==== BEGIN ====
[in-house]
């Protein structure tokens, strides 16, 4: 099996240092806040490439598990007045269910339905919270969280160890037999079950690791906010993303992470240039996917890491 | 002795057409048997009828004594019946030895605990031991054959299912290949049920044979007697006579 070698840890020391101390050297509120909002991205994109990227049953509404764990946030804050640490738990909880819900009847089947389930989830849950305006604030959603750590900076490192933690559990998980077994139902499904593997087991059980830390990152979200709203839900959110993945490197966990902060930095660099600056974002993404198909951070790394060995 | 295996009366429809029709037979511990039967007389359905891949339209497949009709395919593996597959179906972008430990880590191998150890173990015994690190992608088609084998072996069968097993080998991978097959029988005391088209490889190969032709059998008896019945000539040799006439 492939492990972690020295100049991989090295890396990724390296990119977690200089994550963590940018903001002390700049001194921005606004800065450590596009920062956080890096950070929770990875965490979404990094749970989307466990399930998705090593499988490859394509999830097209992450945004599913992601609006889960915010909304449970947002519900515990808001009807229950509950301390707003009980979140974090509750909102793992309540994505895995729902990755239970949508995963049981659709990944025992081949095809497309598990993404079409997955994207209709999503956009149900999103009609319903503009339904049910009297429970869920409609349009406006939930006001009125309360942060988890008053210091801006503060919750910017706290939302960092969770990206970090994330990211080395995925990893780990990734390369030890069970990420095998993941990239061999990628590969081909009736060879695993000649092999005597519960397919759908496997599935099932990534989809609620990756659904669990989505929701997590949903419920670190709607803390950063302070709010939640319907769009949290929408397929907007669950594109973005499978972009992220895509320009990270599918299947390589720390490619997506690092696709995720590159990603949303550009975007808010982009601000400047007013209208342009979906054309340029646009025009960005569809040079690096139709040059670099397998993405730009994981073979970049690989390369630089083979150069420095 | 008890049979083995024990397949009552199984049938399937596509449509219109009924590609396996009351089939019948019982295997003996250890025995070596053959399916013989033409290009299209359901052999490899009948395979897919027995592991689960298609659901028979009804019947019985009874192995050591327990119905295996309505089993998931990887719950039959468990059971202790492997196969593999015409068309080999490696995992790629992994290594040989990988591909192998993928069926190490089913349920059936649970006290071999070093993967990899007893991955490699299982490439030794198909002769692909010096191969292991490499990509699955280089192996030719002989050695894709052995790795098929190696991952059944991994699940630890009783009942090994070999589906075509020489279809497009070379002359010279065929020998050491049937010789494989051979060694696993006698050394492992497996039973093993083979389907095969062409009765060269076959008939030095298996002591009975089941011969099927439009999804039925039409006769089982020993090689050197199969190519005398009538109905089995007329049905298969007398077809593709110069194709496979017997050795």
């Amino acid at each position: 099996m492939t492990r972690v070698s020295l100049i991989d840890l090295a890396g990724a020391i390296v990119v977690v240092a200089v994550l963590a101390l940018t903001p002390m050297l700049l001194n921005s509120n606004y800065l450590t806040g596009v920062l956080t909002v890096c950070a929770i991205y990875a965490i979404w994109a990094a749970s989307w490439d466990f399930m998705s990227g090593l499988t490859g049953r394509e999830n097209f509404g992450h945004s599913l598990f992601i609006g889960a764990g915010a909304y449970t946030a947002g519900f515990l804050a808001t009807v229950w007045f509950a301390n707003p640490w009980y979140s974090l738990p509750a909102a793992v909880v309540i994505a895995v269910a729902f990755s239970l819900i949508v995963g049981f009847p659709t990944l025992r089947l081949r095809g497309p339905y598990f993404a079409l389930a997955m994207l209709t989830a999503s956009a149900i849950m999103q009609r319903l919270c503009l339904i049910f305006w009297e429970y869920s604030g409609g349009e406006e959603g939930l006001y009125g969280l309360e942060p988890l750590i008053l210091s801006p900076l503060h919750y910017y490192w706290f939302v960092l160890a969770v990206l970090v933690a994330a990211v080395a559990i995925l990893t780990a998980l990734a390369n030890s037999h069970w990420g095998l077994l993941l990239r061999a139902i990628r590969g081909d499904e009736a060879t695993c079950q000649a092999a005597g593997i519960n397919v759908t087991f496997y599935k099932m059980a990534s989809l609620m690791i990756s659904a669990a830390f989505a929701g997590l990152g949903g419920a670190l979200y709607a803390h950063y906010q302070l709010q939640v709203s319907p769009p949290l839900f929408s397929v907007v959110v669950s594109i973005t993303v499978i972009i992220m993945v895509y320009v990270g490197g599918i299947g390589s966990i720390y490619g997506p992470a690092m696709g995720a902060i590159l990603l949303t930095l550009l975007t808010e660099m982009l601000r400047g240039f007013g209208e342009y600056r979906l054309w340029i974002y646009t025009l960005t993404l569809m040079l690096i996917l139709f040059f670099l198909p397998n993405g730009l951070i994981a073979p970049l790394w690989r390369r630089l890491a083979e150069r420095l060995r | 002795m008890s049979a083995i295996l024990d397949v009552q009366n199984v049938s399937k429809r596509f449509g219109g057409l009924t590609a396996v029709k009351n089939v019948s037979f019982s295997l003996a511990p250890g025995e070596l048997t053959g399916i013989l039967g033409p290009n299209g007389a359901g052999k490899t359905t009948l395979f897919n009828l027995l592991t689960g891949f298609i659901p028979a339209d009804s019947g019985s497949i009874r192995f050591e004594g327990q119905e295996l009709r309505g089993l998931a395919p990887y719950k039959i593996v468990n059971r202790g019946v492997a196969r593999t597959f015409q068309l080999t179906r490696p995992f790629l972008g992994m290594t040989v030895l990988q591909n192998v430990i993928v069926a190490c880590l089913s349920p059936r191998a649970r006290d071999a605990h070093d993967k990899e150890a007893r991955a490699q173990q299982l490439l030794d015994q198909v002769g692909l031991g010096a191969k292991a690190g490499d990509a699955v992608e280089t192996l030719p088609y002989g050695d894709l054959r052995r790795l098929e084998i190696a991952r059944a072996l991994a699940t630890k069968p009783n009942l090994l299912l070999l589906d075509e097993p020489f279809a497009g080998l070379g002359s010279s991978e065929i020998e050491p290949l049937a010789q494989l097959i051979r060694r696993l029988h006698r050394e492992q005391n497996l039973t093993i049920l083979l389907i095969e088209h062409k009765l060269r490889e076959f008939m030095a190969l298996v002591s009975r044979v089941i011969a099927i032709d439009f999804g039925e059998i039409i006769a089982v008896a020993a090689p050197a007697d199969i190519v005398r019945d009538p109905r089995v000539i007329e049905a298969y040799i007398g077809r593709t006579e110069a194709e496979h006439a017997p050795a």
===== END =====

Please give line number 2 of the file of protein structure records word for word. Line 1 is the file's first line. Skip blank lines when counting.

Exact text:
């Protein structure tokens, strides 16, 4: 099996240092806040490439598990007045269910339905919270969280160890037999079950690791906010993303992470240039996917890491 | 002795057409048997009828004594019946030895605990031991054959299912290949049920044979007697006579 070698840890020391101390050297509120909002991205994109990227049953509404764990946030804050640490738990909880819900009847089947389930989830849950305006604030959603750590900076490192933690559990998980077994139902499904593997087991059980830390990152979200709203839900959110993945490197966990902060930095660099600056974002993404198909951070790394060995 | 295996009366429809029709037979511990039967007389359905891949339209497949009709395919593996597959179906972008430990880590191998150890173990015994690190992608088609084998072996069968097993080998991978097959029988005391088209490889190969032709059998008896019945000539040799006439 492939492990972690020295100049991989090295890396990724390296990119977690200089994550963590940018903001002390700049001194921005606004800065450590596009920062956080890096950070929770990875965490979404990094749970989307466990399930998705090593499988490859394509999830097209992450945004599913992601609006889960915010909304449970947002519900515990808001009807229950509950301390707003009980979140974090509750909102793992309540994505895995729902990755239970949508995963049981659709990944025992081949095809497309598990993404079409997955994207209709999503956009149900999103009609319903503009339904049910009297429970869920409609349009406006939930006001009125309360942060988890008053210091801006503060919750910017706290939302960092969770990206970090994330990211080395995925990893780990990734390369030890069970990420095998993941990239061999990628590969081909009736060879695993000649092999005597519960397919759908496997599935099932990534989809609620990756659904669990989505929701997590949903419920670190709607803390950063302070709010939640319907769009949290929408397929907007669950594109973005499978972009992220895509320009990270599918299947390589720390490619997506690092696709995720590159990603949303550009975007808010982009601000400047007013209208342009979906054309340029646009025009960005569809040079690096139709040059670099397998993405730009994981073979970049690989390369630089083979150069420095 | 008890049979083995024990397949009552199984049938399937596509449509219109009924590609396996009351089939019948019982295997003996250890025995070596053959399916013989033409290009299209359901052999490899009948395979897919027995592991689960298609659901028979009804019947019985009874192995050591327990119905295996309505089993998931990887719950039959468990059971202790492997196969593999015409068309080999490696995992790629992994290594040989990988591909192998993928069926190490089913349920059936649970006290071999070093993967990899007893991955490699299982490439030794198909002769692909010096191969292991490499990509699955280089192996030719002989050695894709052995790795098929190696991952059944991994699940630890009783009942090994070999589906075509020489279809497009070379002359010279065929020998050491049937010789494989051979060694696993006698050394492992497996039973093993083979389907095969062409009765060269076959008939030095298996002591009975089941011969099927439009999804039925039409006769089982020993090689050197199969190519005398009538109905089995007329049905298969007398077809593709110069194709496979017997050795």